The Black Company was dark and gritty at a time when most fantasy was anything but, with a strong cast of memorable characters. Central to the saga is the complex and occasionally tortured relationship between Croaker, the chronicler and sometimes leader of the Black Company, and the Lady, a former arch-enemy turned highly redoubtable ally.

The series is also noted for its profound impact on later fantasy series: Steven Erikson and Ian Esslemont have credited it as the primary influence on their Malazan Book of the Fallen series (and, indeed, they "borrowed" Cook's naming conventions for their series), whilst George R.R. Martin has credited Cook as one of several influences on A Song of Ice and Fire.

The TV project is being produced by Dushku and David Goyer (Christopher Nolan's Dark Knight trilogy) and will be shopped to TV networks in the coming weeks.

This is interesting and unexpected news, but Dushku could make for an interesting Lady and the series is different enough from a lot of the fantasy genre to stand out from the crowd. However, the series gets more grandiose as it goes along, with larger battles involving more magic appearing. It'll be interesting to see if the developers can get a network interested who'll be willing to spend the money required to do the story justice.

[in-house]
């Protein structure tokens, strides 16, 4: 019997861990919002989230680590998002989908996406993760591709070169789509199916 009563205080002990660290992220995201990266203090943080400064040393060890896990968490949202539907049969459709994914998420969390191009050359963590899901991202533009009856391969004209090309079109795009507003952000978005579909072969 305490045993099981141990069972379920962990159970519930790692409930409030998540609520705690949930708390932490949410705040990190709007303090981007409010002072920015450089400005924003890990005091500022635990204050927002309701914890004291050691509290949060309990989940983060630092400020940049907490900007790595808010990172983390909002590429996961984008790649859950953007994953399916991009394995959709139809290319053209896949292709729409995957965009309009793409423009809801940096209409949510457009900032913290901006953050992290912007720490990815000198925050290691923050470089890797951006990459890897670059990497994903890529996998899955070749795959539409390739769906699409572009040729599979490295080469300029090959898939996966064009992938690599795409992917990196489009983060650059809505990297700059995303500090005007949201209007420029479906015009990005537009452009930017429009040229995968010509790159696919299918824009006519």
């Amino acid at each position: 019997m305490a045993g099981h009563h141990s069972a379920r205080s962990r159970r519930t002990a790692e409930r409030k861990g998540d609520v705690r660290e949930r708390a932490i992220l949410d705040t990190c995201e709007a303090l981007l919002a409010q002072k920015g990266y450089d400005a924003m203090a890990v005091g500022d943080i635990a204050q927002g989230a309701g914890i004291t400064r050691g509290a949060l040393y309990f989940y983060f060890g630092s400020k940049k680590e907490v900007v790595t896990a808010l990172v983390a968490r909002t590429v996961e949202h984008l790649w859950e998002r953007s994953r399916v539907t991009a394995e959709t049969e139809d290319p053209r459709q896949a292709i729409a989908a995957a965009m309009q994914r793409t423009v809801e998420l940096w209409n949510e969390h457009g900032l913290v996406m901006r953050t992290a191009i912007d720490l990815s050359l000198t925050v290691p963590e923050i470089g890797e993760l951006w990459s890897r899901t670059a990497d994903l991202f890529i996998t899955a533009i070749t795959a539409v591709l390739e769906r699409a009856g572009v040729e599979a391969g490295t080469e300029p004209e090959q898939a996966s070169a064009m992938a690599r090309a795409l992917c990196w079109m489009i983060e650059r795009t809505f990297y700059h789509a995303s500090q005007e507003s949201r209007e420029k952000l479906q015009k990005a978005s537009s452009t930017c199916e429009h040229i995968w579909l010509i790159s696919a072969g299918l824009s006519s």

Thursday, 20 April 2017

WHEEL OF TIME TV series picked up by Sony

Sony Television Pictures have confirmed that they are the company who purchased the Wheel of Time TV rights last year and are now actively developing the project for television.

The saga of the Wheel of Time TV rights is long and complex. Suffice to say, a company named Red Eagle Productions attempted to get a film or TV show of The Wheel of Time made for over a decade before their option was due to expire in early 2015. To keep the rights, they self-funded a brief TV pilot based on the prologue to The Eye of the World, the first book in the series, resulting in a legal tussle with the Robert Jordan Estate. Last year we were told this tussle had been resolved and the TV project was moving forwards with an unspecified production partner, now revealed to be Sony.

So far no TV network has picked up the series, but there will likely be keen interest from a number of sources. HBO, I am informed, are not remotely in the running, preferring to develop series of this magnitude in-house and are also not interested in developing internal competition to Game of Thrones and its rumoured, early-in-gestation spin-off series.